Book Recalls Growing up in N.D.'s 'Dirty' 30s
Johnson, Andrea. "Book Recalls Growing up in N.D.'s 'Dirty' 30s." Minot Daily News, 16 December 2003, sec. C & 2C.
Retired Dickinson dentist Edward Keller's "My First Grade, 1932"
would be a fun book for grandparents and grandchildren to read and
|The latest self-published work by retired
dentist Dr. Edward Keller of Dickinson looks at growing up in
the North Dakota of the 1930s.
Like Laura Ingalls Wilder's "Little House" books, Keller's
recounting of a typical school day of 70 years ago should help youngsters
envision what life in a one-room schoolhouse on the prairies was
like in the olden days. Evocative illustrations by David Christy
show children in 1930s clothing and hairstyles and a typical school
house like kids of today have seen only at county museums.
In his self-published book, Keller describes how he, his siblings
and some of the neighboring farm children, rode the three miles
to school in a buggy or sleigh, pulled by horses Dave and Tootsy.
At the school, Dave and Tootsy had their own stall. The children
gathered around a coal-burning stove at the center of the school
room to get warm. Keller writes that the room smelled of coal, varnish
and "earlier barn chores."
He describes how the teacher rang the handbell to call the students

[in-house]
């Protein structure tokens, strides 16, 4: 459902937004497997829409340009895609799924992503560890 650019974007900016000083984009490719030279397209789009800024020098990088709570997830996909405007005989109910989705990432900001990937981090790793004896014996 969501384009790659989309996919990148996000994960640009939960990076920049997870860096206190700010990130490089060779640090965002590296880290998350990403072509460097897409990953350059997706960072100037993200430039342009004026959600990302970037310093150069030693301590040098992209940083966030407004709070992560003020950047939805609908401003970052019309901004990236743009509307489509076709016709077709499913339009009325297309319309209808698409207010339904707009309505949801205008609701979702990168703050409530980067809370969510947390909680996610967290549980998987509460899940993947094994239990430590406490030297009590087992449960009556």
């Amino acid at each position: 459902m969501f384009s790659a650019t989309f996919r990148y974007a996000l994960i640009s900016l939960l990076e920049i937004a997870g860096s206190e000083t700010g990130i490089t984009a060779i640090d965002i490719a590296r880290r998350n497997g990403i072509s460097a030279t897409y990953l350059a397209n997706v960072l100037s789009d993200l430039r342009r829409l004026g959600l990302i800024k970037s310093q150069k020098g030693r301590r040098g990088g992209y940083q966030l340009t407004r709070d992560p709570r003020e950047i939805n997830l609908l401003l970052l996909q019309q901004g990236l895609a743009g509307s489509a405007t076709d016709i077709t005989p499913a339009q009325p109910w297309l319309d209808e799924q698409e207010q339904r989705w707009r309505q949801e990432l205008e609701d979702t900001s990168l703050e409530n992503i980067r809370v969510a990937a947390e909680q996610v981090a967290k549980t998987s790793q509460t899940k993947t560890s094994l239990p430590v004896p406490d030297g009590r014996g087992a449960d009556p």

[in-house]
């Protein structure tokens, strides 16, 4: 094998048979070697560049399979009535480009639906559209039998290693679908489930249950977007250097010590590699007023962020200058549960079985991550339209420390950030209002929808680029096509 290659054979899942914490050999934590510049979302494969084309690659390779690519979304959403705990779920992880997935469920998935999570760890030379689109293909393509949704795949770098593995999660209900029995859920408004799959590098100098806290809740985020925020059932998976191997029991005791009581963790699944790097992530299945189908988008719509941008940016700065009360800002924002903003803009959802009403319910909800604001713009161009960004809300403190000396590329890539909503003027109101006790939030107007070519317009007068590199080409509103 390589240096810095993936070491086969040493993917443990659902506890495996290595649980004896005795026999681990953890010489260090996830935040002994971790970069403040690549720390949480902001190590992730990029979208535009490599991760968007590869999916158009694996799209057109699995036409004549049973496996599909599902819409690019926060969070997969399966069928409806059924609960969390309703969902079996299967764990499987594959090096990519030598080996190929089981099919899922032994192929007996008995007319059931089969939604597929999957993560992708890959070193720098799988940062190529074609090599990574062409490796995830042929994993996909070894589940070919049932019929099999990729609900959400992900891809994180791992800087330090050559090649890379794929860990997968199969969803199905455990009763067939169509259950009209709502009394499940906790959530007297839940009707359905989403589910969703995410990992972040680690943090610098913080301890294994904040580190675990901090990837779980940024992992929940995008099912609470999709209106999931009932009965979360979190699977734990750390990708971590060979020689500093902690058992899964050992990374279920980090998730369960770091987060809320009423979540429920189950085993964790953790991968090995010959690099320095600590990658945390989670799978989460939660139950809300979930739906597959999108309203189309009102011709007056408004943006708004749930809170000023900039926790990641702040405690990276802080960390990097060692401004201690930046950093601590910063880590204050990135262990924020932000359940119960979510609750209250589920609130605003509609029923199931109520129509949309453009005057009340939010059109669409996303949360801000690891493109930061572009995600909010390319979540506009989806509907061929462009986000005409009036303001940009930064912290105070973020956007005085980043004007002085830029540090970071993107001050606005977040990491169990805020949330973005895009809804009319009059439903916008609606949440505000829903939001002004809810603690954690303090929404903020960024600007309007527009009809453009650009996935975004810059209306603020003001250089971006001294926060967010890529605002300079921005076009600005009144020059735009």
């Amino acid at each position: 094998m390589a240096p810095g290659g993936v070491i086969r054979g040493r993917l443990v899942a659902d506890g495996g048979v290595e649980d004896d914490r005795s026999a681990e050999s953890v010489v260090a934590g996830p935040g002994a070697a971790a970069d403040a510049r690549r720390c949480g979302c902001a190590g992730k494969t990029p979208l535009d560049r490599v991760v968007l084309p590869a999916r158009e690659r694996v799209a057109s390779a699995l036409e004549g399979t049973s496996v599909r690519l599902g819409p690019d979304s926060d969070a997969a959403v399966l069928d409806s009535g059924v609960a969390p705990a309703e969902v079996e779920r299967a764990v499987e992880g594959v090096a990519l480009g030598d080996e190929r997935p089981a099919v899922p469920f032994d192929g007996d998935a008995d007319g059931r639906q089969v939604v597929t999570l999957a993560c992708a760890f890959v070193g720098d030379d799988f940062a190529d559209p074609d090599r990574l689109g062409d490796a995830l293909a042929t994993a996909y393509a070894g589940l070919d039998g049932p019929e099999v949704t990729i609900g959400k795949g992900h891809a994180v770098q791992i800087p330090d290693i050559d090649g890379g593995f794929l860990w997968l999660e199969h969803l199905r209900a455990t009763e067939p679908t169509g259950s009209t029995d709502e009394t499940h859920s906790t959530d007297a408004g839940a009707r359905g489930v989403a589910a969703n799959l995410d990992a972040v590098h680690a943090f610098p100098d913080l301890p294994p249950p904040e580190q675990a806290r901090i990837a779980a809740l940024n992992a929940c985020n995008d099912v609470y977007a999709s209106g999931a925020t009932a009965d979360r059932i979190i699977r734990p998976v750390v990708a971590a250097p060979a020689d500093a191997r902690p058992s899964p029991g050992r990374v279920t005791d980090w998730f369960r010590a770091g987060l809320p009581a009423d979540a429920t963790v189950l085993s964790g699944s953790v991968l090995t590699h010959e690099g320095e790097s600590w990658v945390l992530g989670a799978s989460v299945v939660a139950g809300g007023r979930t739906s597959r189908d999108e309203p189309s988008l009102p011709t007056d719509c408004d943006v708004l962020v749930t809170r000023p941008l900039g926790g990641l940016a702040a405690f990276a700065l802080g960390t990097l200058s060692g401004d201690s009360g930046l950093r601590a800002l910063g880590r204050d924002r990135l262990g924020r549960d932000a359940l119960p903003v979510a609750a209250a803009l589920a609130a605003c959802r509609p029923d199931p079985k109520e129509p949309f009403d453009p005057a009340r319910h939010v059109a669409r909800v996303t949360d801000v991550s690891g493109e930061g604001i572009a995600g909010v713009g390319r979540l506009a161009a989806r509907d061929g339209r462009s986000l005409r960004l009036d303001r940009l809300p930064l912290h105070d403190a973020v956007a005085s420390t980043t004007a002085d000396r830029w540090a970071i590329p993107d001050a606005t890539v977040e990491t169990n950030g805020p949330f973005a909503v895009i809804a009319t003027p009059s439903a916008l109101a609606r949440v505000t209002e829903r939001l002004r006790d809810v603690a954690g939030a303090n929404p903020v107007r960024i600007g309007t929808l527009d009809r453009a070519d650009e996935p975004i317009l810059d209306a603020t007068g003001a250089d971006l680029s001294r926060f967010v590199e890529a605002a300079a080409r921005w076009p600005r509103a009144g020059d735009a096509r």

in for recess, and how he overheard other classes going over geography
and agriculture lessons while he waited to recite his lessons in
English. Like many children of immigrant families, Keller spoke
no English until he went to school. The usual language in his Germans-from-Russia
farm family was German. Keller writes that the teacher decided he
could start school early, at age 5, because he had older siblings
to look out for him.
Keller writes about playing with the other kids at recess, and
about how proud he was when he was able to write the numbers from
1 to 12 on the school blackboard in front of the school.
Keller also describes a typical school lunch, which should make
today's children more appreciative of their own hot school lunches.
In the book, Keller eats "syrup sandwiches" from an empty
syrup pail. Teacher eats "lettuce sandwiches." The Kuhn
children have "cream with sprinkled sugar sandwiches."
Keller grew up in Strasburg, N.D., the same town that Lawrence
Welk hailed from. He's written and published other books about is
childhood and early youth, including a book called "My Mother's
Apron." He is taking orders for his books.
Reprinted with permission of the Minot Daily News.
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